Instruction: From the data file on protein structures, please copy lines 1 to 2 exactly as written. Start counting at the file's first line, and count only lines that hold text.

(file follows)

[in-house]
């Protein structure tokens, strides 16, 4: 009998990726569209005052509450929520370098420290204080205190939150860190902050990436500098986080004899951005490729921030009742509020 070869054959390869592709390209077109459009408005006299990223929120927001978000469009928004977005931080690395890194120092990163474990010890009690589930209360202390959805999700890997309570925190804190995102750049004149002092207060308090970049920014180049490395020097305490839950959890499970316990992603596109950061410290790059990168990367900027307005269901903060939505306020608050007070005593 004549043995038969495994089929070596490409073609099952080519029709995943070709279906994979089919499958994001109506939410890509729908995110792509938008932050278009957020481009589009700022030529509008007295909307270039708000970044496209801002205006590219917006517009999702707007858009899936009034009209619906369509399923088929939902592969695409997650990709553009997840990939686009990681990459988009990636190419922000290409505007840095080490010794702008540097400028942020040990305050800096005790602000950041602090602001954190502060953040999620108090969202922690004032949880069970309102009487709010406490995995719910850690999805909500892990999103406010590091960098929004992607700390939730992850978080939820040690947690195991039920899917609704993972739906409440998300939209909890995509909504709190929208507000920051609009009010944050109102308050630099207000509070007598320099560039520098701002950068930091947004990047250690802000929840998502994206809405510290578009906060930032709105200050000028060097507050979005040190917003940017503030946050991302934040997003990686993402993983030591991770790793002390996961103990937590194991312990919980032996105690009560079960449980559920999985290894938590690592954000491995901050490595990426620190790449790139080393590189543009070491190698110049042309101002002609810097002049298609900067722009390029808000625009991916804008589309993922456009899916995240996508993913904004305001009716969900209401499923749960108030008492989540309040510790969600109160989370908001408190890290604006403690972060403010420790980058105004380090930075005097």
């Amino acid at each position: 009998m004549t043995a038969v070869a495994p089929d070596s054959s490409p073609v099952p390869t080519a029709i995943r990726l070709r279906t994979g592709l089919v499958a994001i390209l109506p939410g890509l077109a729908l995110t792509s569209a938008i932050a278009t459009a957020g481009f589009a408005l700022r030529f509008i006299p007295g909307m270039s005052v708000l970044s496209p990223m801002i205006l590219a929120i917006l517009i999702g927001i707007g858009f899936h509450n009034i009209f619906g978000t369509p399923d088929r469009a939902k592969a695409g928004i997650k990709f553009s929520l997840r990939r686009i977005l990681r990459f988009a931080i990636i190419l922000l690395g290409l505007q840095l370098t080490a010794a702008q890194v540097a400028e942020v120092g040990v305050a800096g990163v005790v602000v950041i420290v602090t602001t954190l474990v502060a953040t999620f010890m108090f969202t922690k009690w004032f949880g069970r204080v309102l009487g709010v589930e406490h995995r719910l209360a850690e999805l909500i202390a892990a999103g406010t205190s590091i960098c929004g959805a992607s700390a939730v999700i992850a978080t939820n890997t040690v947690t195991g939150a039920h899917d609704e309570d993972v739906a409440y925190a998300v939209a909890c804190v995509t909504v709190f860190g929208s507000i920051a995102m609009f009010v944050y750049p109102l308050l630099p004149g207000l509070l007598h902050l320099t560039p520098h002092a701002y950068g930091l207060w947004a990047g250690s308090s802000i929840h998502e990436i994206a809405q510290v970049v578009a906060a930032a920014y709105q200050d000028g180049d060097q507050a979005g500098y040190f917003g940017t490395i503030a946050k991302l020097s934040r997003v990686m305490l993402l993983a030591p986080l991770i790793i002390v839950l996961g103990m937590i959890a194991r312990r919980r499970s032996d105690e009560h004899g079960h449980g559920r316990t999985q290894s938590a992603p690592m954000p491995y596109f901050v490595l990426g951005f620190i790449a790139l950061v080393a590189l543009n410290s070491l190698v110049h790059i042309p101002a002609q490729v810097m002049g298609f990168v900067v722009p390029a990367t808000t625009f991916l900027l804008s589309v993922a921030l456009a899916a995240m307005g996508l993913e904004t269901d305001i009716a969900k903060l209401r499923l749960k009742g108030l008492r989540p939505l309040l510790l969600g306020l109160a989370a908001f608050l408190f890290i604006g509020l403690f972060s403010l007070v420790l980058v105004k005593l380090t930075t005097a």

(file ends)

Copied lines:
[in-house]
């Protein structure tokens, strides 16, 4: 009998990726569209005052509450929520370098420290204080205190939150860190902050990436500098986080004899951005490729921030009742509020 070869054959390869592709390209077109459009408005006299990223929120927001978000469009928004977005931080690395890194120092990163474990010890009690589930209360202390959805999700890997309570925190804190995102750049004149002092207060308090970049920014180049490395020097305490839950959890499970316990992603596109950061410290790059990168990367900027307005269901903060939505306020608050007070005593 004549043995038969495994089929070596490409073609099952080519029709995943070709279906994979089919499958994001109506939410890509729908995110792509938008932050278009957020481009589009700022030529509008007295909307270039708000970044496209801002205006590219917006517009999702707007858009899936009034009209619906369509399923088929939902592969695409997650990709553009997840990939686009990681990459988009990636190419922000290409505007840095080490010794702008540097400028942020040990305050800096005790602000950041602090602001954190502060953040999620108090969202922690004032949880069970309102009487709010406490995995719910850690999805909500892990999103406010590091960098929004992607700390939730992850978080939820040690947690195991039920899917609704993972739906409440998300939209909890995509909504709190929208507000920051609009009010944050109102308050630099207000509070007598320099560039520098701002950068930091947004990047250690802000929840998502994206809405510290578009906060930032709105200050000028060097507050979005040190917003940017503030946050991302934040997003990686993402993983030591991770790793002390996961103990937590194991312990919980032996105690009560079960449980559920999985290894938590690592954000491995901050490595990426620190790449790139080393590189543009070491190698110049042309101002002609810097002049298609900067722009390029808000625009991916804008589309993922456009899916995240996508993913904004305001009716969900209401499923749960108030008492989540309040510790969600109160989370908001408190890290604006403690972060403010420790980058105004380090930075005097």